The Cambridge History of English and American Literature in 18 Volumes (1907–21).
Volume X. The Age of Johnson.
§ 6. Irene and its subsequent production on the Stage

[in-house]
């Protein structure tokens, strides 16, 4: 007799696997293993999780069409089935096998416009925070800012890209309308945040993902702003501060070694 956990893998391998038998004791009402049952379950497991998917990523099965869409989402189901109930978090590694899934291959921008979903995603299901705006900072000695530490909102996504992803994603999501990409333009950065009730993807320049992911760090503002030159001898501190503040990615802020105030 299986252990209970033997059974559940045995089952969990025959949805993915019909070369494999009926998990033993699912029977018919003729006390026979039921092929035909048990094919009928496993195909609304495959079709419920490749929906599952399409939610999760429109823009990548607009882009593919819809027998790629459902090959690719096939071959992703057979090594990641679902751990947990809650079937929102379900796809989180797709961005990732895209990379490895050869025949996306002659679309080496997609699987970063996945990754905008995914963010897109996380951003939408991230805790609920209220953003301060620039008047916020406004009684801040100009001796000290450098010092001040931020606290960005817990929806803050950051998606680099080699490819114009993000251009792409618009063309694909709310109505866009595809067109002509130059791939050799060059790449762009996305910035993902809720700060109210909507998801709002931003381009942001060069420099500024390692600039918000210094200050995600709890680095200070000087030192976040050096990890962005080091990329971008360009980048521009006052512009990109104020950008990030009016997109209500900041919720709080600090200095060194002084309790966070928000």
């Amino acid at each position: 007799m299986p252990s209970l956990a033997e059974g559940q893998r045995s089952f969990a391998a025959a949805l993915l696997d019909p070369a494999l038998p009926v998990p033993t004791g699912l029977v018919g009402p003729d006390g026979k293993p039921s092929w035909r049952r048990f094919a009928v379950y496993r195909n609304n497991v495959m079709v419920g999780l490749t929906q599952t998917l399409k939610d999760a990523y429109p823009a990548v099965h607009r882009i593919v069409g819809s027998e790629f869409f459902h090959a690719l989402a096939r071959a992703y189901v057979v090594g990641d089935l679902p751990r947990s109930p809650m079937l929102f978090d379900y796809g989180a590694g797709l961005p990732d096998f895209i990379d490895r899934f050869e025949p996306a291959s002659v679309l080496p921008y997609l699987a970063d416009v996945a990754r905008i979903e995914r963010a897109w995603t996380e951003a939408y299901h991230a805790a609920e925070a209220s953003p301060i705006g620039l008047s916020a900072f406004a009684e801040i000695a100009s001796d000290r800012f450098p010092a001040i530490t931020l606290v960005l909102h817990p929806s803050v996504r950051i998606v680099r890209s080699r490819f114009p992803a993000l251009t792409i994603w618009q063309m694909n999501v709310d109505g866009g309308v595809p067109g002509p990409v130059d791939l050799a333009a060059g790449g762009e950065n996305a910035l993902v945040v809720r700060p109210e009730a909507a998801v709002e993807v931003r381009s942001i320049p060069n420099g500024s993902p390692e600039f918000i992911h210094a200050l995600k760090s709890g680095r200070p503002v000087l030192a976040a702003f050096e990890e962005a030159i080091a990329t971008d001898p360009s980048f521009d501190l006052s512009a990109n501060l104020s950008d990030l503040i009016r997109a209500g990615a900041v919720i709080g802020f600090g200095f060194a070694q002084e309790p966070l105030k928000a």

He had no promise of work, but he looked to find employment on The Gentleman’s Magazine, and he had hopes in the drama. He had written at Edial three acts of his tragedy Irene. He worked at it during his first months in London, and finished it on his visit to Lichfield to settle his affairs, in the summer of 1737. But there remained for him “the labour of introducing it on the stage, an undertaking which to an ingenuous mind was in a very high degree vexatious and disgusting”—as he wrote of another’s experience while his own tragedy was still unacted. The goodwill of Garrick, whom he placed under a heavy debt by the great prologue which heralded his managership of Drury lane in 1774, at last brought it on the stage in February, 1749, and protracted its run to nine nights, so that there might be three third-night benefits. With all his knowledge of human nature, Johnson was unable to exhibit dramatically the shades which distinguish one character from another. Irene is only a moral poem in a succession of dialogues on the theme that “Peace from innocence must flow” and “none are happy but the wise and virtuous.” And the thought struggles with the metre. He could not divest his blank verse of the qualities of the couplet. The same faults are to be found in his translation, made many years later, of a short passage of Metastasio. We expect the rime at the end of the line; and, when we come on it in the couplets with which each act closes, instead of feeling that they are tags, as we do in our great tragedies, we find the verse bound forward with unwonted ease. Johnson had too massive and too logical an intellect to adapt himself readily to the drama. He came to perceive this, but not till long after he had described the qualifications of a dramatist in his Life of Savage, and had proceeded with a second play, Charles of Sweden, of which the only record is an ambiguous allusion in a letter (10 June, 1742). The labour he spent on Irene led him to think well of it for a time; but, late in life, when he returned to it afresh, he agreed with the common verdict. He “thought it had been better.” He could speak from his own experience when, in the passage on tediousness in his Life of Prior, he said that “unhappily this pernicious failure is that which an author is least able to discover.”